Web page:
Homily for Palm Sunday Year C (3)


Homily for Palm Sunday Year C


By: Fr. Karabari Paul

Homily for Sunday April 10 2022


“And as he rode along, they spread their garments on the road. As he was now drawing near, at the descent of the Mount of Olives, the whole multitude of the disciples began to rejoice and praise God with a loud voice for all the mighty works that they had seen, saying, “Blessed is the King who comes in the name of the Lord! Peace in heaven and glory in the highest!” (Luke 19:28-40, 22:14-23:56).

Today is Psalm Sunday also known as Passion Sunday. It is the beginning of the most holy and solemn days of the year called the Holy Week. It begins with the blessing of branches and procession which marks the triumphant entry of Jesus to the city of Jerusalem. The first part presents the royal reception which Jesus received from his admirers. They paraded with him for a distance of two miles: from the mount of Olives to the city of Jerusalem. Two-and-a-half million people were normally present to celebrate the Jewish feast of passover. The crowds spread their cloaks and palm branches on the streets, shouting “Hossana to the Son of David and “Blessed is he who comes in the name of the Lord.” On all previous occasions, Our Lord rejected the false enthusiasm of the people, fled the spotlight of publicity, and avoided anything that savored of display. At one time: He gave his disciples strict orders not to tell anyone that he was the Messiah (Matt 16:20), when he raised the daughter of Jairus from the dead: He gave them strict orders to let no one hear about it (Mark 5:43), after transfiguration, He told them not to tell anyone until he is risen from the dead (Mark 9:8), he escaped from the multitude that tried to make him king (John 6:15). He rejected all previous offers and dampened their enthusiasms. Now, he accepts them. Because the ‘Hour’ has come. We must be patient with ourselves. We must learn to wait for our right time of glory.

For two reasons, Jesus permitted the royal reception at the appointed Hour. 1) To reveal to the general public that He is the promised Messiah. 2) To fulfill the prophecies of Zechariah (9:9)and Zephaniah (3:16-19) “Rejoice heart and soul, daughter of Zion…See now your King comes to you; he is victorious, triumphant, humble and riding on a donkey. The colt/donkey Jesus selects for the procession is one that has not been ridden before, reminding us of the words of 1Sam 6:7 concerning the animal that was to carry the Ark of the Covenant. And here, Jesus is to effect a new covenant. The donkey is a symbol of peace and those who ride on it proclaim peaceful intentions. The donkey represents our souls that God needs urgently. The coming of Christ into our context is to untie our souls from the tree of sin. The tree around which the donkey is tied reminds us of the tree at the middle of the Garden of Eden in Gen.3:3 where Adam and Eve contracted the sin of disobedience which befell humanity.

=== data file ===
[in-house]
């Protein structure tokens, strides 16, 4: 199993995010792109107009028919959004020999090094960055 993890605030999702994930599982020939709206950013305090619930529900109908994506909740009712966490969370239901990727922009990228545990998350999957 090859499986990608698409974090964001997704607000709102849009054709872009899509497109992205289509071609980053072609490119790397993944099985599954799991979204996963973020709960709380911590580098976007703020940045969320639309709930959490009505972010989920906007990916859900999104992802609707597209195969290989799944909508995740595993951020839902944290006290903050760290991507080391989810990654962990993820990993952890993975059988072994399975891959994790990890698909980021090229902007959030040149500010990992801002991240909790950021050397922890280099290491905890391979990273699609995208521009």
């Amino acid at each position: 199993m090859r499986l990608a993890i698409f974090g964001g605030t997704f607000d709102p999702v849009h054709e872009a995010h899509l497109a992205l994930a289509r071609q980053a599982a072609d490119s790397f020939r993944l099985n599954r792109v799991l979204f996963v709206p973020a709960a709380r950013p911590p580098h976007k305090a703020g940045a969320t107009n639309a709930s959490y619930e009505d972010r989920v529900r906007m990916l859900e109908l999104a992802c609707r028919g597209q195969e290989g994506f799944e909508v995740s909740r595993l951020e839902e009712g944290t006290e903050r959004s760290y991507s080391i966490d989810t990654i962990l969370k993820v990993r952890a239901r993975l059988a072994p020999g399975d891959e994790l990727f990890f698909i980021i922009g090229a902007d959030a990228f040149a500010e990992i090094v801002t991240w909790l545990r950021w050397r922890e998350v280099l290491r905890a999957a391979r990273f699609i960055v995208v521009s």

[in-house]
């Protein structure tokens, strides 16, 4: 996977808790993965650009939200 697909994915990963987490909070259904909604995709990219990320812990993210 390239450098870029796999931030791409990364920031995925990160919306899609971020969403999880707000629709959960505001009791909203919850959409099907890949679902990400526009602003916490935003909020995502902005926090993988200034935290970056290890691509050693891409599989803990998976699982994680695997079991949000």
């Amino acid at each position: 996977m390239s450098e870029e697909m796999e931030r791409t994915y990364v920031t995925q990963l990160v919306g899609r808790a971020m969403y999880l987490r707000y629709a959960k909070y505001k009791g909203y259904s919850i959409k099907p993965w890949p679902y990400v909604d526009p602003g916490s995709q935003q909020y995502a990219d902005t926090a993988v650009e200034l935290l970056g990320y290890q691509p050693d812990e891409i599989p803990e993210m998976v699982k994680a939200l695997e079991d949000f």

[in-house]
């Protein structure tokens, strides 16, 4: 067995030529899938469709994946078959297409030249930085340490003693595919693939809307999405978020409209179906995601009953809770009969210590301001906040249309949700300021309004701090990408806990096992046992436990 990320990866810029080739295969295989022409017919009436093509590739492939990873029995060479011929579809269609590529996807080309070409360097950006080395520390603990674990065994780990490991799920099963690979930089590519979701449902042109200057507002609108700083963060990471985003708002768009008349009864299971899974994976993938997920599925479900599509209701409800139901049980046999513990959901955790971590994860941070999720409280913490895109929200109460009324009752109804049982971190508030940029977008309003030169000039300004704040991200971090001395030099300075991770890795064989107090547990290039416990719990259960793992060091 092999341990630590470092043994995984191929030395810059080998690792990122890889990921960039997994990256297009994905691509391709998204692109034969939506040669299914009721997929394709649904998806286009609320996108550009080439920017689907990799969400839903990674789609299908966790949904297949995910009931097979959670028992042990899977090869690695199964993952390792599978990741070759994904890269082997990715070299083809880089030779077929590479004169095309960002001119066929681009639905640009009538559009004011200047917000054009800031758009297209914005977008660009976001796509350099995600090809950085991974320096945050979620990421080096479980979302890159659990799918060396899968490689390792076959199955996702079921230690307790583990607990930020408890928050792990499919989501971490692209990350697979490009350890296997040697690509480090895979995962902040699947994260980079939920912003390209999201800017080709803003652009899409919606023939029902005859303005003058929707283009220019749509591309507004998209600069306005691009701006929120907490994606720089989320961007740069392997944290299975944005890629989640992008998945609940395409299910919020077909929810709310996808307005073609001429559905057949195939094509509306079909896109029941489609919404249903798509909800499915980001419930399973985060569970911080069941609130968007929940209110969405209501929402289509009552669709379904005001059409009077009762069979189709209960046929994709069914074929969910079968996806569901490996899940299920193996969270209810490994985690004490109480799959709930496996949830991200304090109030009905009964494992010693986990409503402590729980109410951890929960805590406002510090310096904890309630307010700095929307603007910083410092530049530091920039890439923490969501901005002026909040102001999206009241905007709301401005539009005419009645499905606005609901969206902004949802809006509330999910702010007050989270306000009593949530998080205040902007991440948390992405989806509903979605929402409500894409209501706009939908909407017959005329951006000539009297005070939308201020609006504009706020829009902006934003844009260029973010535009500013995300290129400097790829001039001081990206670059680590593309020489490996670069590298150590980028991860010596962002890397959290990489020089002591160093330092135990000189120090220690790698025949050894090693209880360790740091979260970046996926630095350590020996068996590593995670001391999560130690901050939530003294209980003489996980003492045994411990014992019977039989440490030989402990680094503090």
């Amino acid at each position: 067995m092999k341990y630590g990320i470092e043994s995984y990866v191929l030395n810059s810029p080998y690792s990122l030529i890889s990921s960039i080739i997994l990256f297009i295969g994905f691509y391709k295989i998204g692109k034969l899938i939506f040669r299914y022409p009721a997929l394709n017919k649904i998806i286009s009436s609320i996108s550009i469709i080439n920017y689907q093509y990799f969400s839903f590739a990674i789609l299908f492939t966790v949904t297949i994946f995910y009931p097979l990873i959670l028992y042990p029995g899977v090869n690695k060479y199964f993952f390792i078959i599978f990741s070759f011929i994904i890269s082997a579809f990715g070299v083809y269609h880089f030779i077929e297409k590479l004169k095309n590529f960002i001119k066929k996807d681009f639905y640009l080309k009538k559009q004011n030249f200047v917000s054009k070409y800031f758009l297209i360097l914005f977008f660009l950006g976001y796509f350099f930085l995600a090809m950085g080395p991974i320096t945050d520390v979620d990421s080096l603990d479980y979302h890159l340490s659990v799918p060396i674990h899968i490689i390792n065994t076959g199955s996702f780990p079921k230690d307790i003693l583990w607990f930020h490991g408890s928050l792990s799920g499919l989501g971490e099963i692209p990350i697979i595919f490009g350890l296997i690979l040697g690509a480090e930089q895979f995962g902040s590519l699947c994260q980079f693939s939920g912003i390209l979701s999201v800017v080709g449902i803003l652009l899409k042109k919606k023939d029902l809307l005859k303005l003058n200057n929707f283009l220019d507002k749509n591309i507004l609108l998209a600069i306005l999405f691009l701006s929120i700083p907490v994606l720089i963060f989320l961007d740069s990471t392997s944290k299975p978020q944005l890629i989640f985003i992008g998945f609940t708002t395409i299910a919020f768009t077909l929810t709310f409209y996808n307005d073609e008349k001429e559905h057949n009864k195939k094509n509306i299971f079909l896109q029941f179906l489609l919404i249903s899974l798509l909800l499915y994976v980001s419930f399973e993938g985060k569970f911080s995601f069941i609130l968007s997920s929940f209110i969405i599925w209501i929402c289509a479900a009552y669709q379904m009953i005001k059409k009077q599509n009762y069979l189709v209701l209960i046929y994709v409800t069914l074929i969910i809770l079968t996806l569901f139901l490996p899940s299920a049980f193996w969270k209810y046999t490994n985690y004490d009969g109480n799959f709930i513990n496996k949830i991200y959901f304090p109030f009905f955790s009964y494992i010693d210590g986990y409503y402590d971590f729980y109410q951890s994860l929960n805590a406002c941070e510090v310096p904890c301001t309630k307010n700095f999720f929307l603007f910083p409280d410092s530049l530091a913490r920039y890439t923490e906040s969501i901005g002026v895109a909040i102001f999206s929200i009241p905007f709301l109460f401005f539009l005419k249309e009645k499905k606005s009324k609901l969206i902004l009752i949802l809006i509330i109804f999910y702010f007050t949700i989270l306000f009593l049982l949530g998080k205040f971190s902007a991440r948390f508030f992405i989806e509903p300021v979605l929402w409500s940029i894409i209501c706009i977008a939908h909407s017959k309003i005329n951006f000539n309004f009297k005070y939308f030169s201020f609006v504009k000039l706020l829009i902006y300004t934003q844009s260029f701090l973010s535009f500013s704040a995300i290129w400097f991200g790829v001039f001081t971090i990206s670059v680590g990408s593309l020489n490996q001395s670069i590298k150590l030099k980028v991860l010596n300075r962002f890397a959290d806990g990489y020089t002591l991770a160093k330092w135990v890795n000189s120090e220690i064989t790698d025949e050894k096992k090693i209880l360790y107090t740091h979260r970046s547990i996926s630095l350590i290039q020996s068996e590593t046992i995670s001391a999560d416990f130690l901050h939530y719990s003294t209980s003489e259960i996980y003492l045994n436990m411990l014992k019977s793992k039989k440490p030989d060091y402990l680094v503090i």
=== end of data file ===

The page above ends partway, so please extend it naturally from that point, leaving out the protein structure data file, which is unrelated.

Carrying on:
The spreading of branches signals the arrival of a King in victory. Nearly 25000 lambs were sacrificed during the feast of passover, but the lamb which was sacrificed by the High Priest was taken to the temple in a procession four days before the main feast day. On Palm Sunday, Jesus, the true Paschal lamb, is taken to the temple in a large procession.

The celebration of Palm Sunday touches the key elements of Holy Week in it entirety. The dual nature of this ceremony points to the unsettled and deceptive behaviour of man; the same man who shouted “Hosanna in the Highest” also called out “crucify Him.” This is our life. It is our own experience. They rejoice with you in the morning and reject you in the evening. The journey with Jesus teaches us so many lessons; that the man who praises you may not stand with you to the end. Don’t be used to it because he may lead the battle for your destruction tomorrow.

We must beware of flattery. a flatterer is someone who will pat you on the back with one hand, and in some cases, knife you in the back with the other. Flattery is something a person will say to your face but will not say behind your back. It is insincere praise from an insincere motive. And the Bible warns us to beware of it: ‘A flattering neighbour is up to no good; he’s probably planning to take advantage of you’ (Proverbs 29:5). Flatterers will do you no good. In fact, Solomon says that in the long run you are better off with a person who will criticise you than a person who will flatter you. ‘He who rebukes a man will find more favour afterward than he who flatters with the tongue’ (Proverbs 28:23). When it comes to flattery you should always keep these two things in mind: 1) Give praise sparingly but sincerely, with nothing but the best in mind for the other person. 2) Receive praise wisely, without taking yourself or the person giving the praise too seriously. Always remember that flattery was the weapon that Satan used to bring Adam and Eve down in the Garden of Eden: ‘You will be like God’ (Genesis 3:5). That is why Solomon writes, ‘The crucible for silver and the furnace for gold, but man is tested by the praise he receives (Proverbs 27:21).

Again, that you stand alone against the majority doesn’t mean that you are wrong. If you are on the side of God, do not be afraid to stand alone. And you don’t have to give up on God’s assignment in the face of imposed shame and condemnation. As we journey with Jesus on earth, we get in contact with all these. Learning from and focusing on Jesus is the only way to overcome. GOD IS STILL ON THE THRONE. May God heal our world, God bless you and your household always through Christ Our Lord Amen. Happy Holy Week

Fr. Karabari Paul

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